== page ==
Thursday, September 4, 2014

Regression concepts simplified

Regression modelling technique is widely used in analytics and perhaps easiest to understand. In this post I am sharing my findings about the concept in simple words.

What is Simple Linear Regression?

A Simple Linear Regression allows you to determine functional dependency between two sets of numbers. For example, we can use regression to determine the relation between ice cream sales and average temperature.

Since we are talking about functional dependency between two sets of variables, we need an independent variable and one dependent variable. In the example above, if change in temperature leads to change in ice cream sales then, temperature is independent variable and sales is dependent variable.

Dependent variables is also called as criterion, response variable or label. It is denoted by Y.

The independent variable is also referred as covariates, predictor or features. It is denoted by X.

How it works?

Most of the modeling techniques, including regression make certain assumptions about the data they deal with. The principal assumption in linear regression is "Linearity and additivity". Let's focus on the linearity part as of now. It means the dependent variable is a linear function of independent variable.[Explore more]

Now if we consider a 2 dimensional space, then each pair of observation (Xi,Yi) is a point.

Based on linearity assumption discussed above, this model fitting given data(points) should be a straight line.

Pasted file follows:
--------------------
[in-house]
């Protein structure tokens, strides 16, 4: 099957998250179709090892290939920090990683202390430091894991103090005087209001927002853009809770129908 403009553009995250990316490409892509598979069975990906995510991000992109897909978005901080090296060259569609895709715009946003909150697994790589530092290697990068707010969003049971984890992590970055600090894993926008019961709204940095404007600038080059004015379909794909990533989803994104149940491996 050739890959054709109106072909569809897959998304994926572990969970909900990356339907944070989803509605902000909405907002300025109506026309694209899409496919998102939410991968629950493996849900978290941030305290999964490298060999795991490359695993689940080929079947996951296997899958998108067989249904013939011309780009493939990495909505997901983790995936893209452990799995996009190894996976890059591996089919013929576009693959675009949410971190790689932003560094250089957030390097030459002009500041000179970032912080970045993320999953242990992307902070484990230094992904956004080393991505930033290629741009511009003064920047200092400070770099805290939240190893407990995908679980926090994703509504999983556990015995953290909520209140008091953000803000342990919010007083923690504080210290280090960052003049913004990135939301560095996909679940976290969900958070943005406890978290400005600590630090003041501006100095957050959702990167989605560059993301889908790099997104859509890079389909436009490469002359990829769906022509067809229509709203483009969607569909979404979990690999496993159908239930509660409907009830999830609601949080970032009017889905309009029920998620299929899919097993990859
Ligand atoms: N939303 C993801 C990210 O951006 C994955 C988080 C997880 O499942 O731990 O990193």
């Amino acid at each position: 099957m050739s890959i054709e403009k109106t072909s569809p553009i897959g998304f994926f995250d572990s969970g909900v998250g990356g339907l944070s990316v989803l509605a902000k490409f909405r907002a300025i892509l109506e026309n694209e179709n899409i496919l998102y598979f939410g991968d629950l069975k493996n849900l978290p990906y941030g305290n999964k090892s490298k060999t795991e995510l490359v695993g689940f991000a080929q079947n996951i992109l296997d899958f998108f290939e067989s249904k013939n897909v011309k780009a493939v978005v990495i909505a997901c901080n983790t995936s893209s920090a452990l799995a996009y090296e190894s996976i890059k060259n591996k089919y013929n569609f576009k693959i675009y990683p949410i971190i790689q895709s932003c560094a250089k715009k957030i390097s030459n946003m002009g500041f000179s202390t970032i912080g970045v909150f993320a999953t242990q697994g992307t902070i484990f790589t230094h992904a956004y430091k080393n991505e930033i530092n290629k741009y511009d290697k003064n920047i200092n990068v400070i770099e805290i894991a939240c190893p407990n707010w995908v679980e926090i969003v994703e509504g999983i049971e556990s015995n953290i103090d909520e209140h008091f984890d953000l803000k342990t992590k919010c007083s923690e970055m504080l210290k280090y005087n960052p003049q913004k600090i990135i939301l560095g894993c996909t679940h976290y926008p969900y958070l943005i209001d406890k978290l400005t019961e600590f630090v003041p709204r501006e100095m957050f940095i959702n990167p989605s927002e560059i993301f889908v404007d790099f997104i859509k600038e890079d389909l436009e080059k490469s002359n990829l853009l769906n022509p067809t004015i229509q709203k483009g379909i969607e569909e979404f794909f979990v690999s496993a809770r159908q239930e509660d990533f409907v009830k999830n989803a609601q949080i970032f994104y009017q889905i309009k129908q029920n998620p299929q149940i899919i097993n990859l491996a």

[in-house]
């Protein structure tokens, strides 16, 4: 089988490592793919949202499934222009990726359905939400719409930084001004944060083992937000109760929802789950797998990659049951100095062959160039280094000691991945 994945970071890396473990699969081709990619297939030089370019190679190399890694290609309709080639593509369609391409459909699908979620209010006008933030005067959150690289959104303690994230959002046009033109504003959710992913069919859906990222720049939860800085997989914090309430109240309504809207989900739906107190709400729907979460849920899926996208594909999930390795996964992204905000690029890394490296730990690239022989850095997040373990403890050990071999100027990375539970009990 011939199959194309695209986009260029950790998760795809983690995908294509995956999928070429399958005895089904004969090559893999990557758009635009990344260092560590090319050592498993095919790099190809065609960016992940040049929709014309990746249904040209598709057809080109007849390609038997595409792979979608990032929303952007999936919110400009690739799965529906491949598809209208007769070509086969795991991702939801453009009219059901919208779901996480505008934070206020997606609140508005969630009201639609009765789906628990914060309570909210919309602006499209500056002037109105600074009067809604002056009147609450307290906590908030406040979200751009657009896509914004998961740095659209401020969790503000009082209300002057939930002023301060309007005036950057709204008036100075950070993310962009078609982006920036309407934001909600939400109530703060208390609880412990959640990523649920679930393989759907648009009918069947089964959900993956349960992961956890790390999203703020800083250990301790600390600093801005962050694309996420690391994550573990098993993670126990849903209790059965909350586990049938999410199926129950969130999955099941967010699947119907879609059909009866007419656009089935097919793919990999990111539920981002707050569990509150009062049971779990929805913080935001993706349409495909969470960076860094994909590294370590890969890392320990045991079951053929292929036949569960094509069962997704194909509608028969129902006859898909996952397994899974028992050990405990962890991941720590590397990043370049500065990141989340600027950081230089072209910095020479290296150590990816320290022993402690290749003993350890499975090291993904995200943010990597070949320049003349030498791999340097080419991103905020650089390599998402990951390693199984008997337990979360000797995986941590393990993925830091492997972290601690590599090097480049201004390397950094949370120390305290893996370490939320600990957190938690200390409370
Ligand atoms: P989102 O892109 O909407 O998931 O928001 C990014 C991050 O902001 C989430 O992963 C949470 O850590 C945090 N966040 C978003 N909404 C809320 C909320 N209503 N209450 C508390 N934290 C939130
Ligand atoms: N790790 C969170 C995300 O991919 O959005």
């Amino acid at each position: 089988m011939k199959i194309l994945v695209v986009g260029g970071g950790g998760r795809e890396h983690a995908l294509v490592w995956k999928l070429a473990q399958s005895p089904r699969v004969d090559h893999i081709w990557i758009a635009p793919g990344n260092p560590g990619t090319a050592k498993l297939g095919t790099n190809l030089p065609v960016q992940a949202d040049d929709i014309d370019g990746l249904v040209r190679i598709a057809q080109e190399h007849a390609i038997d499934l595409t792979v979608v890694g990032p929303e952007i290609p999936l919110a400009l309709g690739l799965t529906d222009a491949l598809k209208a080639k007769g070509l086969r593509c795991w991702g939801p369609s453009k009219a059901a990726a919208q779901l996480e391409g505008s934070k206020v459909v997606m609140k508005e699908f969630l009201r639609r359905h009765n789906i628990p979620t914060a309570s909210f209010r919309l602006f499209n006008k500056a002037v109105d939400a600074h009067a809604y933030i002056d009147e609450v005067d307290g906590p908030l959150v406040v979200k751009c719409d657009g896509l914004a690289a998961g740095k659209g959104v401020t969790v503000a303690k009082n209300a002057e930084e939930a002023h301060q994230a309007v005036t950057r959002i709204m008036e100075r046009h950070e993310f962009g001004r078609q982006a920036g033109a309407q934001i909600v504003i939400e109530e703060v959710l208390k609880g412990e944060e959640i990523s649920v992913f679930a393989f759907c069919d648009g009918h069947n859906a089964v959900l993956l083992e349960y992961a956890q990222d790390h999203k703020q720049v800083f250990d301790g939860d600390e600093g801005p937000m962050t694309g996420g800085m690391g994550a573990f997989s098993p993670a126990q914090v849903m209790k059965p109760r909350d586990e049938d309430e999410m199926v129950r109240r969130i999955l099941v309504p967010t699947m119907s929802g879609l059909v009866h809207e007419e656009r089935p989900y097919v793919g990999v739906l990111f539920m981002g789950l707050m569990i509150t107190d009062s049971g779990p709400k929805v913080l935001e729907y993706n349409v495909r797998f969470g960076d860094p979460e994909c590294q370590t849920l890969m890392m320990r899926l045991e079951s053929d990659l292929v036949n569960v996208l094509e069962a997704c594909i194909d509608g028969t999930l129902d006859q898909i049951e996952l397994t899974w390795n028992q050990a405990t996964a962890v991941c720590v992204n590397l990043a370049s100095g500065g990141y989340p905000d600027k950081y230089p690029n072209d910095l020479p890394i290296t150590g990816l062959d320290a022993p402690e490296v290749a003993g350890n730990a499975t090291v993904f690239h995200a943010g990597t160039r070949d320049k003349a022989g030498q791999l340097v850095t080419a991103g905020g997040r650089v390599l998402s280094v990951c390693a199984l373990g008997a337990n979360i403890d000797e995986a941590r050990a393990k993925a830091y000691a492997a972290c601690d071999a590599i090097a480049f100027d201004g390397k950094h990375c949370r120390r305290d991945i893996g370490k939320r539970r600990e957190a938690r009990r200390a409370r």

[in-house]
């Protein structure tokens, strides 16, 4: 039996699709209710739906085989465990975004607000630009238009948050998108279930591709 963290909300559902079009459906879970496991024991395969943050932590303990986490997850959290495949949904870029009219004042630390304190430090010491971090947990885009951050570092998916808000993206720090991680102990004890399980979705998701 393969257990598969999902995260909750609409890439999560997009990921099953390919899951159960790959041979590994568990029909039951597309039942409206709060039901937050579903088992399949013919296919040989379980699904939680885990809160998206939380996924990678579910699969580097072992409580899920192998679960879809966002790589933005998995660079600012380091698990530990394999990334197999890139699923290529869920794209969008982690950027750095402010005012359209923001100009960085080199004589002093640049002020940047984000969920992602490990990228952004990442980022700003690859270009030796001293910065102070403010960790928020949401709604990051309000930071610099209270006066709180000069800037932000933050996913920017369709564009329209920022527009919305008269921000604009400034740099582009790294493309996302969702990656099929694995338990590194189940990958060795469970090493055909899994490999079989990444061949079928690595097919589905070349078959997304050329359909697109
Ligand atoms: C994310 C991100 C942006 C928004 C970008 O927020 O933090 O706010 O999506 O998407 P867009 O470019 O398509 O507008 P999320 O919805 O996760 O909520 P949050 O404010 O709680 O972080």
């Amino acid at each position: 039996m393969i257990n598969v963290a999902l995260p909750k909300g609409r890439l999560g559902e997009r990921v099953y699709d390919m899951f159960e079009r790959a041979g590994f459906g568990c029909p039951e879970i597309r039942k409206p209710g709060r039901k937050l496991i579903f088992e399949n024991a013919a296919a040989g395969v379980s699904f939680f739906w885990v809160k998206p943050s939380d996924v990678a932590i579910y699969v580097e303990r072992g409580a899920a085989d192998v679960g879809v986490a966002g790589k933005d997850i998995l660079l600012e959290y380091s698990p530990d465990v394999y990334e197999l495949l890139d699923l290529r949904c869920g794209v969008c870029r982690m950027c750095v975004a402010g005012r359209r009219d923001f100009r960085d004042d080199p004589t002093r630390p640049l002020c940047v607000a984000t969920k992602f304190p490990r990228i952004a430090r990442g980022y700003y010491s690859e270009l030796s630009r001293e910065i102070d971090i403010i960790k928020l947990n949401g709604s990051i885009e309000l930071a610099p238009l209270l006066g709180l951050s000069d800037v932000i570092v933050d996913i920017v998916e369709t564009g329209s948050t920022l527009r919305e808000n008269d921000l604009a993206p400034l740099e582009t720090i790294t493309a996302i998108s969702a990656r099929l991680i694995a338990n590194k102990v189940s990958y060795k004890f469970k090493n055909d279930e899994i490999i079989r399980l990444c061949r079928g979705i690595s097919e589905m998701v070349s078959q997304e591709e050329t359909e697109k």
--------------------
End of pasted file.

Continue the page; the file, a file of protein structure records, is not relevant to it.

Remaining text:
So in simple linear regression we have a bunch of points and we are trying to find a straight line with 'best fit' to accommodate them.

The equation of a straight line is,

Y = c + mX

So the regression (line) equation can be written as,

Y = β0 + β1 X

β0 is the intercept and β1 is the slope.

Both are called model coefficients or model parameters.

β1 represents the amount by which Y should change if we change X by one unit.

So basically building simple linear regression model is, solving this equation for values of model coefficients.

Now looking at the scatter plot above, it is impossible to fit a straight line through all data points. So we modify the equation slightly.

Y = β0 + β1 X + e  

Where "e" is the error while calculating Y.

Now let's get back to how do we decide the best fit. A regression line, which helps us to minimize the error component discussed in equation above, will be considered best fit.

Consider following image, to understand the error components.

The distance between predicted point (on true regression line) and observed point is an error. It is also called disturbance.

There is a similar concept called residual. Important thing to note here is, the term residual is NOT same as error. The distance between predicted point (on estimated regression line) and observed point is an residual. [Explore more]

It bothered me for a while why the error is not a shortest distance between point and regression line. (Why it is parallel to Y axis and not perpendicular to regression line like following)